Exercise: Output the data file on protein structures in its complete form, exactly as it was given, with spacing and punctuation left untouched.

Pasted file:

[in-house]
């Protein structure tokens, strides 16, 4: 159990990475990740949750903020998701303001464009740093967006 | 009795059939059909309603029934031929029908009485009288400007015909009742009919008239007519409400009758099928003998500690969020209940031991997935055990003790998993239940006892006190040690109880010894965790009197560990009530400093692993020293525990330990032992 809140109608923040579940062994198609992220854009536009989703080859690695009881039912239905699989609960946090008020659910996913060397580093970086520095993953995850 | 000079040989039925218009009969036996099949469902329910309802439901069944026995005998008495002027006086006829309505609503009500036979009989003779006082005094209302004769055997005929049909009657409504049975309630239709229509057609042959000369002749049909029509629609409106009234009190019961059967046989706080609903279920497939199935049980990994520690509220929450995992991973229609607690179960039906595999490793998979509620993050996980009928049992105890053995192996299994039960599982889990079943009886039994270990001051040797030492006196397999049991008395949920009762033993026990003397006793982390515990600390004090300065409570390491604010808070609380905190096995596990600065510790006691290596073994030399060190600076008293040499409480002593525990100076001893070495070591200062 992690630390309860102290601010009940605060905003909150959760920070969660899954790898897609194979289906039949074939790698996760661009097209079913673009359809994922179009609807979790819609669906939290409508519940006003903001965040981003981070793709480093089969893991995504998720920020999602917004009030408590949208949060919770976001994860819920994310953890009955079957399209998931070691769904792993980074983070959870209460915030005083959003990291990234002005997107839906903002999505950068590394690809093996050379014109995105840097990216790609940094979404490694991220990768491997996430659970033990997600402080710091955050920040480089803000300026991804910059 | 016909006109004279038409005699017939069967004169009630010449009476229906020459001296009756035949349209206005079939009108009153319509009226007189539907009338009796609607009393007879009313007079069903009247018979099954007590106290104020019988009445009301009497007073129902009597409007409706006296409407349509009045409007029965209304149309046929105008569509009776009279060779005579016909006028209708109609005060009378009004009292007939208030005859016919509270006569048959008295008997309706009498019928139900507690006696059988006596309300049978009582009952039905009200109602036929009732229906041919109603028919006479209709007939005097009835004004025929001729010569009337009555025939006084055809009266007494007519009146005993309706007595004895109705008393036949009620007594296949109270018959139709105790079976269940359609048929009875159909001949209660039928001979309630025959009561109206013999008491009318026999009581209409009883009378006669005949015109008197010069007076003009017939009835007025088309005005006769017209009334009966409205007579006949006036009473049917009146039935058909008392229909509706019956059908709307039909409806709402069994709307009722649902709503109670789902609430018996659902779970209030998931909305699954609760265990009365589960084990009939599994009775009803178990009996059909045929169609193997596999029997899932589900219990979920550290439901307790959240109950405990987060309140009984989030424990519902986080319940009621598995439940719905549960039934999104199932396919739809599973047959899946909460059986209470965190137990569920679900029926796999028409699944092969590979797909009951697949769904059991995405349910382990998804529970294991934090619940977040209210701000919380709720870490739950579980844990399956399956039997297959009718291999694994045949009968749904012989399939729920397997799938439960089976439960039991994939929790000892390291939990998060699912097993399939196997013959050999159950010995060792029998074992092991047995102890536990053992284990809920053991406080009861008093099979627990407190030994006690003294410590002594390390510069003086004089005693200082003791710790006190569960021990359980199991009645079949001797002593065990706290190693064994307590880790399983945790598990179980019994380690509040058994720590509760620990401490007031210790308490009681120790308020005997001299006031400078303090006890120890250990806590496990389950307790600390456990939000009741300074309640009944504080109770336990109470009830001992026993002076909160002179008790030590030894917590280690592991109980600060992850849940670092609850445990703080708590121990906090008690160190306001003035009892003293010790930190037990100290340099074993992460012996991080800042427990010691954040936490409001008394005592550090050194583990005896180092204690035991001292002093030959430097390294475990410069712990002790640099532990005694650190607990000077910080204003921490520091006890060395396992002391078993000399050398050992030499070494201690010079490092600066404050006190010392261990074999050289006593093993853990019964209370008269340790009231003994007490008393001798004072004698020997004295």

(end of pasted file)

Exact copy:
[in-house]
């Protein structure tokens, strides 16, 4: 159990990475990740949750903020998701303001464009740093967006 | 009795059939059909309603029934031929029908009485009288400007015909009742009919008239007519409400009758099928003998500690969020209940031991997935055990003790998993239940006892006190040690109880010894965790009197560990009530400093692993020293525990330990032992 809140109608923040579940062994198609992220854009536009989703080859690695009881039912239905699989609960946090008020659910996913060397580093970086520095993953995850 | 000079040989039925218009009969036996099949469902329910309802439901069944026995005998008495002027006086006829309505609503009500036979009989003779006082005094209302004769055997005929049909009657409504049975309630239709229509057609042959000369002749049909029509629609409106009234009190019961059967046989706080609903279920497939199935049980990994520690509220929450995992991973229609607690179960039906595999490793998979509620993050996980009928049992105890053995192996299994039960599982889990079943009886039994270990001051040797030492006196397999049991008395949920009762033993026990003397006793982390515990600390004090300065409570390491604010808070609380905190096995596990600065510790006691290596073994030399060190600076008293040499409480002593525990100076001893070495070591200062 992690630390309860102290601010009940605060905003909150959760920070969660899954790898897609194979289906039949074939790698996760661009097209079913673009359809994922179009609807979790819609669906939290409508519940006003903001965040981003981070793709480093089969893991995504998720920020999602917004009030408590949208949060919770976001994860819920994310953890009955079957399209998931070691769904792993980074983070959870209460915030005083959003990291990234002005997107839906903002999505950068590394690809093996050379014109995105840097990216790609940094979404490694991220990768491997996430659970033990997600402080710091955050920040480089803000300026991804910059 | 016909006109004279038409005699017939069967004169009630010449009476229906020459001296009756035949349209206005079939009108009153319509009226007189539907009338009796609607009393007879009313007079069903009247018979099954007590106290104020019988009445009301009497007073129902009597409007409706006296409407349509009045409007029965209304149309046929105008569509009776009279060779005579016909006028209708109609005060009378009004009292007939208030005859016919509270006569048959008295008997309706009498019928139900507690006696059988006596309300049978009582009952039905009200109602036929009732229906041919109603028919006479209709007939005097009835004004025929001729010569009337009555025939006084055809009266007494007519009146005993309706007595004895109705008393036949009620007594296949109270018959139709105790079976269940359609048929009875159909001949209660039928001979309630025959009561109206013999008491009318026999009581209409009883009378006669005949015109008197010069007076003009017939009835007025088309005005006769017209009334009966409205007579006949006036009473049917009146039935058909008392229909509706019956059908709307039909409806709402069994709307009722649902709503109670789902609430018996659902779970209030998931909305699954609760265990009365589960084990009939599994009775009803178990009996059909045929169609193997596999029997899932589900219990979920550290439901307790959240109950405990987060309140009984989030424990519902986080319940009621598995439940719905549960039934999104199932396919739809599973047959899946909460059986209470965190137990569920679900029926796999028409699944092969590979797909009951697949769904059991995405349910382990998804529970294991934090619940977040209210701000919380709720870490739950579980844990399956399956039997297959009718291999694994045949009968749904012989399939729920397997799938439960089976439960039991994939929790000892390291939990998060699912097993399939196997013959050999159950010995060792029998074992092991047995102890536990053992284990809920053991406080009861008093099979627990407190030994006690003294410590002594390390510069003086004089005693200082003791710790006190569960021990359980199991009645079949001797002593065990706290190693064994307590880790399983945790598990179980019994380690509040058994720590509760620990401490007031210790308490009681120790308020005997001299006031400078303090006890120890250990806590496990389950307790600390456990939000009741300074309640009944504080109770336990109470009830001992026993002076909160002179008790030590030894917590280690592991109980600060992850849940670092609850445990703080708590121990906090008690160190306001003035009892003293010790930190037990100290340099074993992460012996991080800042427990010691954040936490409001008394005592550090050194583990005896180092204690035991001292002093030959430097390294475990410069712990002790640099532990005694650190607990000077910080204003921490520091006890060395396992002391078993000399050398050992030499070494201690010079490092600066404050006190010392261990074999050289006593093993853990019964209370008269340790009231003994007490008393001798004072004698020997004295």